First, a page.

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15 December 2013

Airline travel and marijuana

Starting next month, two US states, Washington and Colorado, will allow any adult aged 21 or over to purchase small amounts of marijuana (cannabis), without any prescription, license, or other special permission.

While marijuana has been available for sale for medicinal purposes for several years in numerous states, including Washington and Colorado, the changes that will happen in 2014 are significant because the general public, including air travelers from other states and countries, will be able to legally buy and consume marijuana.

Although many of the details of how marijuana laws and regulations will be enforced within Colorado and Washington are still being worked out, the laws and regulations related to airline travel and marijuana are very clear. Any airline passenger who intends to travel to the states of Washington or Colorado for the purpose of legally consuming marijuana should be aware of a few basic realities about air travel and marijuana.

Key things passengers should know
There are a few key things that any airline passenger should understand about the changes in the laws that may impact their decisions to travel to or from the states of Washington or Colorado:

  • Federal law has not changed: Marijuana has been, and continues to be illegal at the federal (national) level. No federal laws have changed, but the federal government has allowed the governments of individual states to allow for the production, distribution, and consumption of marijuana related products within that state's borders. While about 20 states allow the use of medical marijuana, only two, Washington and Colorado, have also allowed for the sale and use of non-medical marijuana.
  • Possession is limited at airports: The federal government has banned marijuana from any federal property, or any areas under federal control. That would include the secure areas of the airport (the areas inside the TSA screening areas), and on any airliners.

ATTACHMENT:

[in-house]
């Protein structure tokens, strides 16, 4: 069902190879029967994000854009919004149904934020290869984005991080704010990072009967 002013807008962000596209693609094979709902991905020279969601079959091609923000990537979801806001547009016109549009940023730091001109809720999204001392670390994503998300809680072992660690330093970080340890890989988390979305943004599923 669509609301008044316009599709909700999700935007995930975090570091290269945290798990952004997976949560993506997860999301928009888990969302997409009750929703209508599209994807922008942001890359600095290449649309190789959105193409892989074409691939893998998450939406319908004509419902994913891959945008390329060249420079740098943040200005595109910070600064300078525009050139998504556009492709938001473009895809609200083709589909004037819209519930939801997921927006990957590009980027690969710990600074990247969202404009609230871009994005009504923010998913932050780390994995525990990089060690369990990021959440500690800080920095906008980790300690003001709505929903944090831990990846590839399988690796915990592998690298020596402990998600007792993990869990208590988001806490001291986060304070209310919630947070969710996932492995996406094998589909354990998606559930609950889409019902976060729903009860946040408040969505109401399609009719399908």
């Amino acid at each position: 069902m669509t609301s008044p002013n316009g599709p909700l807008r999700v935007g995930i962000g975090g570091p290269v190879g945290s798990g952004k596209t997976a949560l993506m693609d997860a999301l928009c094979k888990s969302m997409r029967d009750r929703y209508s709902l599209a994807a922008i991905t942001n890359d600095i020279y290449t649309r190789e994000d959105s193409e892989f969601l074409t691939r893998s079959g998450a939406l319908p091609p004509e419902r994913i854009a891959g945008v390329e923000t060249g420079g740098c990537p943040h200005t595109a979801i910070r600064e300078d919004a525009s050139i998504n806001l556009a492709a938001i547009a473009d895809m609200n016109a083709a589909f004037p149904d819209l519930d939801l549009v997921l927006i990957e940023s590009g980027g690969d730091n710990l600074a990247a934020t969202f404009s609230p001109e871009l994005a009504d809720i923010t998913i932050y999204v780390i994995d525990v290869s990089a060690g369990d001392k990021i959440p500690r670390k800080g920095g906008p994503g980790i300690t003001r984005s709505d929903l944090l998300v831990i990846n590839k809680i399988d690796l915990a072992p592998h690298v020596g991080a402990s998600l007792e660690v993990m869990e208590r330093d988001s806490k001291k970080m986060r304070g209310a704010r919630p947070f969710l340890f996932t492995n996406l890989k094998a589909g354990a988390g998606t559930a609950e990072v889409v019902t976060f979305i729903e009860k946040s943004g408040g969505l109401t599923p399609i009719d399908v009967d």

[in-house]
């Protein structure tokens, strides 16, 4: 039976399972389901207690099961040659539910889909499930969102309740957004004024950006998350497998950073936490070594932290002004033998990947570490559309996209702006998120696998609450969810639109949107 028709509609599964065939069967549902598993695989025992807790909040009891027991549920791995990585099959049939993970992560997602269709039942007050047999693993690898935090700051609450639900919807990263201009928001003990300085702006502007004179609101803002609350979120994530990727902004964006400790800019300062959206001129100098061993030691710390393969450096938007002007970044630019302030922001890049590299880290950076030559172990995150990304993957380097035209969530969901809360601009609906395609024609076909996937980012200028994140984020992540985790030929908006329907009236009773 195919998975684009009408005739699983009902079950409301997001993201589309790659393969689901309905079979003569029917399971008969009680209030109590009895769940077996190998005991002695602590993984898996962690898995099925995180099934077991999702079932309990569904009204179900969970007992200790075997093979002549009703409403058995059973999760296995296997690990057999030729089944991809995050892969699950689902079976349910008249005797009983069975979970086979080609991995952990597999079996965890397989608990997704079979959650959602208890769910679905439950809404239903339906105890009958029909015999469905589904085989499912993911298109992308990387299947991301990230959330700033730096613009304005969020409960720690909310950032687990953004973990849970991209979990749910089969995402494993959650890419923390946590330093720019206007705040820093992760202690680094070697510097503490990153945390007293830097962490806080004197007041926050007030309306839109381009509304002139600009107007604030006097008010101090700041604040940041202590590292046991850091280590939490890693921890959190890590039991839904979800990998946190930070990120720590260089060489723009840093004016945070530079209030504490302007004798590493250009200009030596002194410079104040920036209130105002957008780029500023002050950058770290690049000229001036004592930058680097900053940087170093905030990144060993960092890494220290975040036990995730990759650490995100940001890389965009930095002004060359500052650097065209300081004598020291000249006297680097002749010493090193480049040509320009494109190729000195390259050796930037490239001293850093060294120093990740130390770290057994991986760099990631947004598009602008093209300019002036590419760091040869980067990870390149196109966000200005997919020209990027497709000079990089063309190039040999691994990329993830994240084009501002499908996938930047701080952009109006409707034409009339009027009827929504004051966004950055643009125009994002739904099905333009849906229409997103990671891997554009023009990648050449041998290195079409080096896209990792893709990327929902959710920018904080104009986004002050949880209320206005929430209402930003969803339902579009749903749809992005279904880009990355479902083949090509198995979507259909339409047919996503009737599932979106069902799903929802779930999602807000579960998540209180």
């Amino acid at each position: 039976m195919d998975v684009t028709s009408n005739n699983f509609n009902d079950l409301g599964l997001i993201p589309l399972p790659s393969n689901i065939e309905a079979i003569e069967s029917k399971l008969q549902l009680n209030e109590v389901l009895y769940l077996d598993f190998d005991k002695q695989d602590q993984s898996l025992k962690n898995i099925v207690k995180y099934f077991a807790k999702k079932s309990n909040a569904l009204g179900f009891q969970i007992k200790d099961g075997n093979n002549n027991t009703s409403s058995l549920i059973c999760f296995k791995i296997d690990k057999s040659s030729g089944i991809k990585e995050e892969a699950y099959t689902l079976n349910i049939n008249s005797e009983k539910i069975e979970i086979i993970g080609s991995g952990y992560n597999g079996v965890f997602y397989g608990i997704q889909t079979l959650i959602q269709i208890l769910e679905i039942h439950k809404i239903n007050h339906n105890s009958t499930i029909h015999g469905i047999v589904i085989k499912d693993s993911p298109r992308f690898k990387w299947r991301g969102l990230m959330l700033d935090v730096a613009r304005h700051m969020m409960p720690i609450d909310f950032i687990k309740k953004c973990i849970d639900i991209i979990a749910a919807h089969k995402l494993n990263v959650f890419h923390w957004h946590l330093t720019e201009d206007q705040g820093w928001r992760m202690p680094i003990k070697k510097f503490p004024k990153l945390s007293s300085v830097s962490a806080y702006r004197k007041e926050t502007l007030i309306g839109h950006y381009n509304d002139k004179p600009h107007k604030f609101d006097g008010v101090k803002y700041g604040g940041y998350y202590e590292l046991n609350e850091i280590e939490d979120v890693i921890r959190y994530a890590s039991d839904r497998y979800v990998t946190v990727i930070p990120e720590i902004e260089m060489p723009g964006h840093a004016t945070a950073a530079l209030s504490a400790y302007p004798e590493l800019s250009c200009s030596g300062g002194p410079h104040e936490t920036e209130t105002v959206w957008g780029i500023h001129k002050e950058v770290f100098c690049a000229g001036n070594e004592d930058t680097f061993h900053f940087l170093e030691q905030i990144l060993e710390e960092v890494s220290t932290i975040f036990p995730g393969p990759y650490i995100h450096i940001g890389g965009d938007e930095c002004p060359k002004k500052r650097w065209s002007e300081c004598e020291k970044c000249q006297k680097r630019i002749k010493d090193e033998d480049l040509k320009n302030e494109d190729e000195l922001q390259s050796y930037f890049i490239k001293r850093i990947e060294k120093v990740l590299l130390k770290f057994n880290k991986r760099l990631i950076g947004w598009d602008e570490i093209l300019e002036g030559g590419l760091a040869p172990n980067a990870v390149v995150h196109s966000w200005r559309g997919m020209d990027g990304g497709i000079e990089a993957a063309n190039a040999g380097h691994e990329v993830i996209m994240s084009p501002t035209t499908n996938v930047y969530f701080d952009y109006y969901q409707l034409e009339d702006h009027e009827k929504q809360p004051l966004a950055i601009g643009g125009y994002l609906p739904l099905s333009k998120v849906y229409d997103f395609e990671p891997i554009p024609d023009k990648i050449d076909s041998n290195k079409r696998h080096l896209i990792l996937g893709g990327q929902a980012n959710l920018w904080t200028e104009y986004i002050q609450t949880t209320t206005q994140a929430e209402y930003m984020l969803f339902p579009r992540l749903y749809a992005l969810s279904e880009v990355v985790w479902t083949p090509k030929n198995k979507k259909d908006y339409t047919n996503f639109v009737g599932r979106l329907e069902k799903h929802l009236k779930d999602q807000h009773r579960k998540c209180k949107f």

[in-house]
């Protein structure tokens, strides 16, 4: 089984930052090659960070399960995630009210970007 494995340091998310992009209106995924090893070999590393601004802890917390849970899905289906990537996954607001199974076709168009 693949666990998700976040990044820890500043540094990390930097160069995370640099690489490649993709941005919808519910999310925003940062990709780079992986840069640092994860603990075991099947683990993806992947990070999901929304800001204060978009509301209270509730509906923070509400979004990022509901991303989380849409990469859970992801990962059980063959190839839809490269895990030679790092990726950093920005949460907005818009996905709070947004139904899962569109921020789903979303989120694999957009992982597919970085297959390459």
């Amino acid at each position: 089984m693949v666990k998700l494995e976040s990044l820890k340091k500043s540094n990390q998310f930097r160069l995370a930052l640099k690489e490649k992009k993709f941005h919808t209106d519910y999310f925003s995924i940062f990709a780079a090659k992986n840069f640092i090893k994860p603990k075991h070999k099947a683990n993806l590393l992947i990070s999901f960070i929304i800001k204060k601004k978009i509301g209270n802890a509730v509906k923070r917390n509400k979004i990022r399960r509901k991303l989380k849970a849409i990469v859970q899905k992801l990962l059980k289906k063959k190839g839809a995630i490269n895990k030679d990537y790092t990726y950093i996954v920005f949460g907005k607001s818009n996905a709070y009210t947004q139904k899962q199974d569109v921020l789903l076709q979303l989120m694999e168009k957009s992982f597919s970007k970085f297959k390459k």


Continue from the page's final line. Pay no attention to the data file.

• You can't fly with marijuana: The federal government bans marijuana, even medical marijuana, on aircraft, whether in a carry-on item, in checked bags, or in any package being shipped by air.
  • Medial marijuana is treated the same: The federal government makes no distinction between medical marijuana and other kinds of marijuana.

The TSA and marijuana

The TSA is not a law enforcement agency, and the TSA has stated that its security officers do not specifically search for illegal drugs. If a marijuana-related item is discovered, even in states where marijuana is legal, TSA's policy is to refer the matter to law enforcement to make a determination on how to proceed.

Since law enforcement at an airport typically handled by a local or state level law enforcement agency, how a passenger will be treated will depend on the location and the circumstances. At the very least, the passenger's marijuana will likely be confiscated.

Entering the US with marijuana
The situation is different for someone traveling to Colorado or Washington from outside of the US. All passengers entering the US must pass through US customs, and the federal government will not allow marijuana to enter the country. Also banned are any articles that are intended to be used with marijuana. In addition, non-US citizens who attempt to enter the US with marijuana or marijuana-related items may be prevented from entering the US.

US customs officials may also bar from the country non-US citizens who are attempting to enter the US for the purposes of engaging in illegal activities. Since the consumption of marijuana is still illegal at the federal level, if you are not a US citizen and you are entering the US for the purpose of consuming marijuana in Washington or Colorado, it is possible that you could be prevented from entering the country, even though your activity is considered legal within those states.

Follow upcoming developments
This article is the first of many that will discuss these upcoming changes in Washington and Colorado, and how those changes may affect airline passengers who are traveling to or from those states for the purpose of consuming marijuana. In the next few weeks, will be publishing a number of updates about the changes in marijuana laws and regulations and how they may affect air travelers. To receive those updates, please subscribe to the mailing list.

Photo credit: JonRichfield

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